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Artist Interview – Whitney Stephens

I recently did some gallery hopping in Denver, which has some really great art by the way, and met Whitney Stephens while on my jaunt. She was working at Gildar Gallery and gave me some great gallery and museum suggestions. Luckily I discovered during our conversation that she is also a pretty sweet artist.

Whitney Stephens Brain Fog“Brain Fog” acrylic, watercolor, marker on treated paper, 2012

What inspired the ‘brain fog’ series?

I’ve dealt with bouts of depression my whole life, and after graduating with my BFA I fell into a terrible spell that lasted months. It’s hard enough dealing with this invisible force in your life, that doesn’t even make sense to yourself, and even more so to communicate that to others. While in the midst of this spell I was offered a solo show at City’O’City in Denver, CO. It was my first big break after college and I really wanted to create a whole new unified series of work, but needed to find the thread that would tie them together. It became clear to me that I needed to overcome my mental state and find a way to make sense of it, so that became my catalyst.

Creating art regarding mental disorders can get very tacky, very fast. It has been done a million times and my goal was to approach it from a different angle utilizing personal imagery and experiences to create a story that was broken down into sixteen individual pieces. I focused in on the sensation of brain fog; disconnected, dreamlike, dull, are all vague terms that are used to describe the overall feeling. It is not the typical morbid and dark perception that most people have of depression.

Whitney Stephens From Love Within“From Love Within” acrylic, watercolor, marker on treated paper, 2012

Do you remember when you wanted, or thought about being an artist?

I just happen to be one of the lucky kids that never grew out of making art. It was probably around thirteen years old that it became apparent that I had more of a natural drive to make art than most, and for better or worse I was so fascinated by drawing that I neglected school; so after barely graduating high school my options were very slim. I owed it to my parents, who always supported and encouraged me despite putting them through hell during my youth, to go to college; so art school it was.

Whitney Stephens In Orbit“In Orbit” acrylic, watercolor, marker on treated paper, 2012

Are their any particular influences for your work (other artists, music, literature, etc)?

I love looking at others work as much as making my own, there are specific artists that have really affected my development and taste; Allyson Mellberg being an obvious one, her work is the perfect blend of concept and taste, plus her ethic concerning art is incredible, growing and harvesting her own plants to create pigments she uses. Margaret Kilgallen was one of my earliest influences and exposure to a completely different world of art; I randomly picked up a copy of Beautiful Losers at a bookstore when I was thirteen, fourteen maybe– it changed my perspective of art entirely, up until then I only had a limited exposure to art being from Nebraska. All of the artists surrounding the Mission School really hit home for me. I still love art that has a bit of a folk/analog sensibility to it; more current artists that really interest me are Irana Douer, Angela Dalinger, Misaki Kawai, Unchalee Anantawat, Bianca Casady, Marcel Dzama so many more… Ha, it may be easier to focus on style. All of those artists have some similar qualities to their work but I try to absorb and stay in tune with as much as I can so my taste is always expanding.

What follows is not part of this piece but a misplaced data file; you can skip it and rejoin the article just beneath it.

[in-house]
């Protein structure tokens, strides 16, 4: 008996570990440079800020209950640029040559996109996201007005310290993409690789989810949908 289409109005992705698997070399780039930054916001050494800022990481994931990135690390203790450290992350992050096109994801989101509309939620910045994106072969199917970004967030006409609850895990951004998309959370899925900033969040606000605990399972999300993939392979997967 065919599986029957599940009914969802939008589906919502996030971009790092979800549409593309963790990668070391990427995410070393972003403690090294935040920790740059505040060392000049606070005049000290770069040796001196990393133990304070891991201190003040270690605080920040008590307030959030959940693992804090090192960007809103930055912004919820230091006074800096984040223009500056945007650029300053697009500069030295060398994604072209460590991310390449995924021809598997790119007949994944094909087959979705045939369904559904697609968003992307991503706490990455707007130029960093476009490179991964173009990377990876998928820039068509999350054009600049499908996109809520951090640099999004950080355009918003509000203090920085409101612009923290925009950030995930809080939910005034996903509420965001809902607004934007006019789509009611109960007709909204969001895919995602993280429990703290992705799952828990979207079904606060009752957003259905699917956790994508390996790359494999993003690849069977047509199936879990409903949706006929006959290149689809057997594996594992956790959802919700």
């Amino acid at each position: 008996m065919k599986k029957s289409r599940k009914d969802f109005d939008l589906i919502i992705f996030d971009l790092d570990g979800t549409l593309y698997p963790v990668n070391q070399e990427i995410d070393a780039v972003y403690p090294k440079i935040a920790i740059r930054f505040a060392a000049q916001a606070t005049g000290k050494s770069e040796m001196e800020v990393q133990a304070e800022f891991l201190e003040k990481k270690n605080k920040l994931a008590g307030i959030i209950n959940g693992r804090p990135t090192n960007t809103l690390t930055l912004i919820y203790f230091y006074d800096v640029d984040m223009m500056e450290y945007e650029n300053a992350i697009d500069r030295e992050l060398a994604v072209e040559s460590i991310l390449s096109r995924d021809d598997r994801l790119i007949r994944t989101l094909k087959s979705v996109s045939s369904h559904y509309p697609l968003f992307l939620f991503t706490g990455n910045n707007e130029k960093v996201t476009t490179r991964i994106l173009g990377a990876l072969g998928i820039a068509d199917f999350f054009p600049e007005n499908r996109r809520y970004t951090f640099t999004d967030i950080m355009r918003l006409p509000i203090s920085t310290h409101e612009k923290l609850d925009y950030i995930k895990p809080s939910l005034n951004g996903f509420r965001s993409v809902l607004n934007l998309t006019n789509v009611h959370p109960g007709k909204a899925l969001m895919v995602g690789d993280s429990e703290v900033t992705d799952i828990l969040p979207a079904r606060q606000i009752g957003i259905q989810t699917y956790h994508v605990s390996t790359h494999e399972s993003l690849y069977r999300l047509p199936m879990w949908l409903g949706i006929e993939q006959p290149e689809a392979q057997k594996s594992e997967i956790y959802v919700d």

Whitney Stephens Owl Eyes“Owl Eyes” acrylic, watercolor, marker on paper, 2012

What are you working on or thinking about now?

I’m currently in the process of making two different zines; one is a collaboration with electronic musicians Charles Ballas and Sean Patrick Faling, who created a tape using analog synthesizers and vintage electronic equipment, which will accompany a twenty page illustrated zine. The other zine is a collaboration with artists Elena Gunderson and Andrew Schultz that is based off of the surrealist game of ‘exquisite corpse'; it will be an interactive zine where the reader can interchange the head, torso, and feet to create different bodies. I’m excited to be working with so many other artists, it keeps me on my toes not knowing the exact outcome!

Whitney Stephens Inside Out“Inside Out” acrylic, watercolor, marker on treated paper, 2012

What will we see from you next?

For some upcoming shows at Abecedarian Gallery and Kaze Gallery, both located in Denver, I’ve been playing around more with how I construct my images, looking back to some of the methods used by Surrealists and Dadaists such as collage, photomontage, automatism, and games including ‘exquisite corpse’ that allow me to focus on design. I have also been revisiting some older works and creating custom printed fabrics from elements of them. Designing/printing fabrics gives me a technical challenge that I love, and is functional!

Whitney Stephens Dissection “Dissection” acrylic, watercolor, marker on treated paper, 2011

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  1. Rianna Lee (Reply) on Friday 26, 2012

    This is quite amazing. I love Whitney’s work and she is a beautiful person. Congrats Whitney!